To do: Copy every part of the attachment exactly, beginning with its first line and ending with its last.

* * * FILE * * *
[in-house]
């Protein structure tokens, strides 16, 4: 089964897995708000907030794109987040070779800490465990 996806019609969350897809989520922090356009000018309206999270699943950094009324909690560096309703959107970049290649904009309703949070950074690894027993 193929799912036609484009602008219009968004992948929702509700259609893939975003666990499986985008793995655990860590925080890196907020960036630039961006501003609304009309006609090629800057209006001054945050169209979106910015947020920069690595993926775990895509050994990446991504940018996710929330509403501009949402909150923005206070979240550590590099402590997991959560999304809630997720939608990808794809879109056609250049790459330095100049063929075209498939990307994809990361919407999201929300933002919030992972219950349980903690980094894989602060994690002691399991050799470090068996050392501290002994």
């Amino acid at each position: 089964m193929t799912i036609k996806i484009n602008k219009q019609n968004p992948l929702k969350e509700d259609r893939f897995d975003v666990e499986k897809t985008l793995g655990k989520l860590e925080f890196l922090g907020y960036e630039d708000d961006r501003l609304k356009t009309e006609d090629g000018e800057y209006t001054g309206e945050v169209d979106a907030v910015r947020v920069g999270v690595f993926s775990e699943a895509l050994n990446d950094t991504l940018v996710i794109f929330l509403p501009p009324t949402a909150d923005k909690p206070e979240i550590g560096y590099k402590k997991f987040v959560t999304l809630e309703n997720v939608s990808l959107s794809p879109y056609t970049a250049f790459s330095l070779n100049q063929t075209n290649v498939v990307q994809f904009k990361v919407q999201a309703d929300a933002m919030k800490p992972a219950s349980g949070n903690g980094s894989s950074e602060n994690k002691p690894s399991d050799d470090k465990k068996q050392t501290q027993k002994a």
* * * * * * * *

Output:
[in-house]
């Protein structure tokens, strides 16, 4: 089964897995708000907030794109987040070779800490465990 996806019609969350897809989520922090356009000018309206999270699943950094009324909690560096309703959107970049290649904009309703949070950074690894027993 193929799912036609484009602008219009968004992948929702509700259609893939975003666990499986985008793995655990860590925080890196907020960036630039961006501003609304009309006609090629800057209006001054945050169209979106910015947020920069690595993926775990895509050994990446991504940018996710929330509403501009949402909150923005206070979240550590590099402590997991959560999304809630997720939608990808794809879109056609250049790459330095100049063929075209498939990307994809990361919407999201929300933002919030992972219950349980903690980094894989602060994690002691399991050799470090068996050392501290002994």
């Amino acid at each position: 089964m193929t799912i036609k996806i484009n602008k219009q019609n968004p992948l929702k969350e509700d259609r893939f897995d975003v666990e499986k897809t985008l793995g655990k989520l860590e925080f890196l922090g907020y960036e630039d708000d961006r501003l609304k356009t009309e006609d090629g000018e800057y209006t001054g309206e945050v169209d979106a907030v910015r947020v920069g999270v690595f993926s775990e699943a895509l050994n990446d950094t991504l940018v996710i794109f929330l509403p501009p009324t949402a909150d923005k909690p206070e979240i550590g560096y590099k402590k997991f987040v959560t999304l809630e309703n997720v939608s990808l959107s794809p879109y056609t970049a250049f790459s330095l070779n100049q063929t075209n290649v498939v990307q994809f904009k990361v919407q999201a309703d929300a933002m919030k800490p992972a219950s349980g949070n903690g980094s894989s950074e602060n994690k002691p690894s399991d050799d470090k465990k068996q050392t501290q027993k002994a």